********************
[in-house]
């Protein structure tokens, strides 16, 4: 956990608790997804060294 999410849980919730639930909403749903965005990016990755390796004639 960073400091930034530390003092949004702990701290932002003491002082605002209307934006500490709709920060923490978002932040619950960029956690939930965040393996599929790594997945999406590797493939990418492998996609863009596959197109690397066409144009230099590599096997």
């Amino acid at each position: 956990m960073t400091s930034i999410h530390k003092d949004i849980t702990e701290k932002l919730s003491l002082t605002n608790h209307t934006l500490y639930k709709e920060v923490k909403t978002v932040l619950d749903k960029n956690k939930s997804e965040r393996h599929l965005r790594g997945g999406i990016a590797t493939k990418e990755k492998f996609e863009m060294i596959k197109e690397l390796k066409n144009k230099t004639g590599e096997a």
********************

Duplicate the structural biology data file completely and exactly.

[in-house]
């Protein structure tokens, strides 16, 4: 956990608790997804060294 999410849980919730639930909403749903965005990016990755390796004639 960073400091930034530390003092949004702990701290932002003491002082605002209307934006500490709709920060923490978002932040619950960029956690939930965040393996599929790594997945999406590797493939990418492998996609863009596959197109690397066409144009230099590599096997």
């Amino acid at each position: 956990m960073t400091s930034i999410h530390k003092d949004i849980t702990e701290k932002l919730s003491l002082t605002n608790h209307t934006l500490y639930k709709e920060v923490k909403t978002v932040l619950d749903k960029n956690k939930s997804e965040r393996h599929l965005r790594g997945g999406i990016a590797t493939k990418e990755k492998f996609e863009m060294i596959k197109e690397l390796k066409n144009k230099t004639g590599e096997a």